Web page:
Clozapine (trade name, Clozaril) is a drug that none of us would prescribe if all things were equal. With the potentially catastrophic side effect of agranulocytosis, along with a metabolic side effect profile worse even than Zyprexa’s, the only reason to expose living beings to this medication is that it is reputed to be the most effective antipsychotic under the sun. But is it?
The most widely cited study was published in 1988 by Kane and colleagues (Arch Gen Psychiatry 1988; 45:789-796). In that study, 268 patients with treatment-resistant schizophrenia (that is, they failed at least three different conventional neuroleptic trials, and they failed a prospective six-week trial of Haldol at a mean dose of 61 mg QD) were randomly assigned to clozapine up to 900 mg QD or Thorazine (chlorpromazine) up to 1800 mg QD. The clozapine group had a response rate of 30% vs. a paltry 4% in the Thorazine group. The Age of Clozapine was on its way.
But these findings haven’t held up as well as is generally supposed.
Most reviews of clozapine cite a small handful of studies as evidence that clozapine is superior to conventional neuroleptics. The Kane study mentioned above is one of them, and is compelling, but the others are either very small studies, or are larger controlled studies with more lukewarm results. For example, one frequently cited study (Breier, et al) assigned 19 patients to clozapine and 20 patients to Haldol. Clozapine was superior, but this effect was only robust for positive Most reviews of clozapine cite a small handful of studies as evidence that clozapine is superior to conventional neuroleptics. The Kane study mentioned above is one of them, and is compelling, but the others are either very small studies, or are larger controlled studies with more lukewarm results. For example, one frequently cited study (Breier, et al) assigned 19 symptoms of schizophrenia. In another study (Buchanan et al., 1998), the number of subjects was larger (64 patients completed the trial), but clozapine was superior to Haldol only for those patients who completed the trial, and only for positive symptoms of schizophrenia. In the LOCF (last observation carried forward) analysis, which includes data from early dropouts and is the gold standard method today, clozapine was not significantly better than Haldol on any measure.
Nonetheless, taking all the studies together, it’s generally accepted that clozapine is somewhat more effective than conventional neuroleptics–primarily for positive symptoms in treatment-refractory patients with schizophrenia– and several meta-analyses have confirmed this (Arch Gen Psychiatry 2003; 60:553-564, BMJ2000; 321:1371-6). It’s interesting that most psychiatrists have been taught that clozapine’s true claim to fame is superior efficacy for negative symptoms–in fact, the research over the years has demonstrated precisely the opposite.
But all this clozapine vs. Haldol data is largely irrelevant to modern day practice, in which we rarely use conventional neuroleptics. The more interesting question is, how does clozapine stack up against other atypicals?
At this point, several studies have compared clozapine with Risperdal (risperidone) and Zyprexa (olanzapine). According to the most recent meta-analysis of 16 head-to-head studies, clozapine is no more effective than these atypicals (Arch Gen Psychiatry 2003; 60:553-564). Clozapine hasn’t yet been compared with the other atypicals (i.e., Seroquel, Geodon, and Abilify), but we predict that it will perform as well as these drugs, but no better, since there is no good evidence that any of the newer atypicals vary in efficacy (see accompanying article, this issue).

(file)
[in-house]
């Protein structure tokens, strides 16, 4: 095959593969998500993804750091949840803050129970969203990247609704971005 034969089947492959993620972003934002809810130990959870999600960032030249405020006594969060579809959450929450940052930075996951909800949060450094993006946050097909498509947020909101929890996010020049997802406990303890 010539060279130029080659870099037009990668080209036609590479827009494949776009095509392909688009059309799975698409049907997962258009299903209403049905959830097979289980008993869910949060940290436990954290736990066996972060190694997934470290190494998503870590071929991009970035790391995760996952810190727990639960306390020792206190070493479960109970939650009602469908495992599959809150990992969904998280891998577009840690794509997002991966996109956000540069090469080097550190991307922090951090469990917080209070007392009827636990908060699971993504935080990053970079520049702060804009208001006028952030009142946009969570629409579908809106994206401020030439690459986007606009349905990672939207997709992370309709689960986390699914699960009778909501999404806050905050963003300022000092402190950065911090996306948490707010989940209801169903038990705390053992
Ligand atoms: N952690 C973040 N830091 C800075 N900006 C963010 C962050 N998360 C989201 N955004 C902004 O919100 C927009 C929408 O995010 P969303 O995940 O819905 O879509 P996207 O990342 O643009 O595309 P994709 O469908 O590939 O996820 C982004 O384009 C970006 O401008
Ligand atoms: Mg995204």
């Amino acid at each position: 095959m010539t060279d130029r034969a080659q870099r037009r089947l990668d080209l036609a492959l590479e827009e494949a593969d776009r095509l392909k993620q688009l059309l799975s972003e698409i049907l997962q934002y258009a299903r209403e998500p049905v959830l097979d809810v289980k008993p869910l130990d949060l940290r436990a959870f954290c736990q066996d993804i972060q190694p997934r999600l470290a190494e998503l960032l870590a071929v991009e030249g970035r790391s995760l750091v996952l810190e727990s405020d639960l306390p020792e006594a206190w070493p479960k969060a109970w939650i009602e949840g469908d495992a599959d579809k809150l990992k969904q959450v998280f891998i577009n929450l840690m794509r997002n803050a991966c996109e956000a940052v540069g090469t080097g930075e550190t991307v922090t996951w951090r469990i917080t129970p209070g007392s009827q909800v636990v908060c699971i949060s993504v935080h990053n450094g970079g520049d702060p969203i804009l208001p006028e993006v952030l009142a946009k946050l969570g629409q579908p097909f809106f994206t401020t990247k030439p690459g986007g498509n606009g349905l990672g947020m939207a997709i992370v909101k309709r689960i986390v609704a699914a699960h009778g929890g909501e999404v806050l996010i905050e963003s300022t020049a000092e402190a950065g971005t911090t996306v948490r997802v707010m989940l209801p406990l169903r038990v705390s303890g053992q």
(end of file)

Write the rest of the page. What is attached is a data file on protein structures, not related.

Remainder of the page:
So what are we to make of clozapine? Has its glitter rubbed off with the advent of the newer atypicals? Unfortunately, there’s still no clear answer. Different researchers interpret the existing studies differently, and some continue to argue that clozapine provides an extra “umphh” for those really difficult cases (see, for example, Contemporary Psychiatry, Dec 2002, 1-6).
To muddle issues even more, the FDA recently endorsed clozapine for the prevention of suicide. Clozapine is now FDA-approved for “Reducing the Risk of Recurrent Suicidal Behavior in Patients with Schizophrenia or Schizoaffective Disorder Who are Judged to be at Risk of Re-experiencing Suicidal Behavior.” A mouthful, to be sure! This reflects the results of a huge international trial comparing clozapine with Zyprexa specifically for preventing suicidal behavior (Arch Gen Psychiatry 2003; 60:82 – 91). In that study, 980 patients with schizophrenia or schizoaffective disorder, all of whom were judged to be at unusually high risk for suicide, were randomized to receive either clozapine (mean dose 274 mg QD) or Zyprexa (mean dose 17 mg QD). The main finding was that after two years, the patients randomly assigned to clozapine were about 25% less likely to experience a serious suicide attempt than patients assigned to Zyprexa. This, in addition to several other parallel lines of evidence, especially from registries tracking patients taking clozapine, convinced the FDA that clozapine should be blessed as literally the only medication in the world with good evidence that it reduces suicidality.
If, after evaluating all this confusing evidence, you decide to start a patient on clozapine, note that this drug is not easy on the body. Its package insert contains four–count ‘em, four–black box warnings, for physiological treats like agranulocytosis, myocarditis, seizures, and plain old respiratory and cardiac arrest (i.e., death). But with proper dosing and monitoring, many patients tolerate the agent and, if you believe the recent suicide prevention studies, may find it literally life-saving.
TCR VERDICT: Efficacy advantage: Marginal; Side effect burden: Extreme